TCS Daily

Talking Down the Economy

By James K. Glassman - August 12, 2004 12:00 AM

Democrats and their allies in the media have been giddy the latest jobs report. The New York Times said it showed that July "was a sputtering, tepid month" -- a boon to Democrats.

John Kerry said Friday's report showed that instead of "turning the corner," as President Bush claims, the report shows the economy was "taking a U-turn." He added, "Millions of good jobs [are being] lost to plant closings and outsourcing."


Pessimism about the economy helps Kerry and his friends, but an objective look at the report shows a very different picture. Yes, the number of people employed in July rose only slightly, by 32,000. But the unemployment rate dropped to 5.5 percent -- down from 6.3 percent a year ago and the lowest since October 2001, right after the 9/11 attacks.

The rate today is lower than when Bill Clinton was running for re-election in 1996. It's lower than the average unemployment rate in the 1990s -- not to mention the 1980s and 1970s. Plant closings are way down from a year ago, and the threat of outsourcing is a figment of Lou Dobbs's imagination.

I don't want to overwhelm you with numbers, but I am sick and tired of the biased bleating that passes for economic analysis these days. Look at this....

     Friday's report also showed that a survey of jobs taken by sampling households rather than businesses registered a gain of 629,000 in July. Hourly earnings and hours worked were up. The economy has now gained 1.2 million jobs since the start of the year, winning back two-thirds of those lost in the recession Bush inherited from Bill Clinton.

     Second quarter profits for the 900 companies tracked by Business Week rose an incredible 32 percent. Business investment is soaring, up 14 percent for the year. The Institute for Supply Management's measure of manufacturing activity, which includes orders, inventories and employment, is at lofty levels not seen since the 1980s.

    Over the past 12 months, David Malpass of Bear Stearns points out, the U.S. economy -- measured by our GDP has grown at a rate of 4.8 percent. That's faster than in any 12-month period during the Clinton administration and three times as fast as Germany and France are growing.

My own view is that the U.S. economy is strong, and, rather than weakening, it will get stronger as the year goes on. Our problems right now are oil prices, which experts expect to decline, and stock prices, which react negatively when Kerry's fortunes rise.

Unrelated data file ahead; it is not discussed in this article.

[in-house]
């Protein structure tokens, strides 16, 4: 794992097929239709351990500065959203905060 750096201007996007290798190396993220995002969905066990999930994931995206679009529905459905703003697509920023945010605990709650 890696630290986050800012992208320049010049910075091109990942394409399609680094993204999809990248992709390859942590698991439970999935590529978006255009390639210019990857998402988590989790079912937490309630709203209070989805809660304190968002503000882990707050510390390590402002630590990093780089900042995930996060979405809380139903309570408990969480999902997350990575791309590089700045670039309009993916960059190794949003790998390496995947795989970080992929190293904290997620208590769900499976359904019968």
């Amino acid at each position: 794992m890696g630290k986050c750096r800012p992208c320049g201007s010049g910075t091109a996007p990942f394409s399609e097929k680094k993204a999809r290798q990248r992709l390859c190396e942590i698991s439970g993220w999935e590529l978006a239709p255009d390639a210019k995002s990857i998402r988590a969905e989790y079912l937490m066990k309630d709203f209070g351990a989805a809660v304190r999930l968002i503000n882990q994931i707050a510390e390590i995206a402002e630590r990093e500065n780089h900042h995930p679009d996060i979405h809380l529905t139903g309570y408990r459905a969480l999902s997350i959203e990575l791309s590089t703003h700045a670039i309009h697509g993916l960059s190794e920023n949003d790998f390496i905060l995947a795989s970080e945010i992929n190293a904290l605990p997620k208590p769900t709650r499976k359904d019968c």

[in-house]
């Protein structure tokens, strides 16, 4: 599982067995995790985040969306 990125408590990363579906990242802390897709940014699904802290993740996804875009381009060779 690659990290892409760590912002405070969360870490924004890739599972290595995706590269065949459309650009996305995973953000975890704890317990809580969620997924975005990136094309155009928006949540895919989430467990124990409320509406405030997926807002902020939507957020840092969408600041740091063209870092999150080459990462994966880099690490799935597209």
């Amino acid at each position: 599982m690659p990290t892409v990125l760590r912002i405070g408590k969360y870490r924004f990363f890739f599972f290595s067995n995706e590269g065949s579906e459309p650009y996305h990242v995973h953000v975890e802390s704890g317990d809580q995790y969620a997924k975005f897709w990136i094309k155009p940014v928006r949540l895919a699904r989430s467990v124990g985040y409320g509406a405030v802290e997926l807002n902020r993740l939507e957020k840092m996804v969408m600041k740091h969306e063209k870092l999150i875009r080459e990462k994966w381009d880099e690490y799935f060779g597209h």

I agree with Jason Rotenberg of Bridgewater Associates, one of the nation's best research firms: "There is little reason to expect the US economy to slow down in any significant way. July will probably shape up to be a strong month, and employment growth in the second half of 2003 is likely to remain strong."

How to explain the jobs report? "The weak total is colored by seasonable adjustment factors," as, the respected Internet service, put it. Month-to-month payroll samples are practically meaningless. What counts are longer-term figures -- and what really counts is the perception of voters.

Here, Republicans can take heart. "Nearly 20 percent of surveyed consumers," says, "believe that jobs are plentiful, the strongest such assessment in more than two years."

If the slight job gain in July is accurate, it almost certainly shows nothing more than what Bridgewater calls "a wiggle in the recovery" and Fed Chairman Alan Greenspan calls a "soft patch."

But let's assume it's more significant. Kerry's diagnosis -- that the weakness is the result of our shipping jobs overseas -- is flat-out nonsense. No serious economist believes that. "Outsourcing jobs overseas is a minor problem," says the excellent non-partisan website, and "that Kerry's plan wouldn't do much to fix."

Bush's response to the recession was far from radical. It was classic Keynesian medicine: lower taxes, higher government spending and lower interest rates. There's not much more that public policy can do, which is why the Democrats don't offer remedies, just criticism.

Negative psychology can derail the recovery just as easily as high oil prices. But maybe that's the point. A booming economy is the worst nightmare for Kerry and his pals in the press, so it's hardly a surprise that they're talking it down. It's the only economic strategy they have.


TCS Daily Archives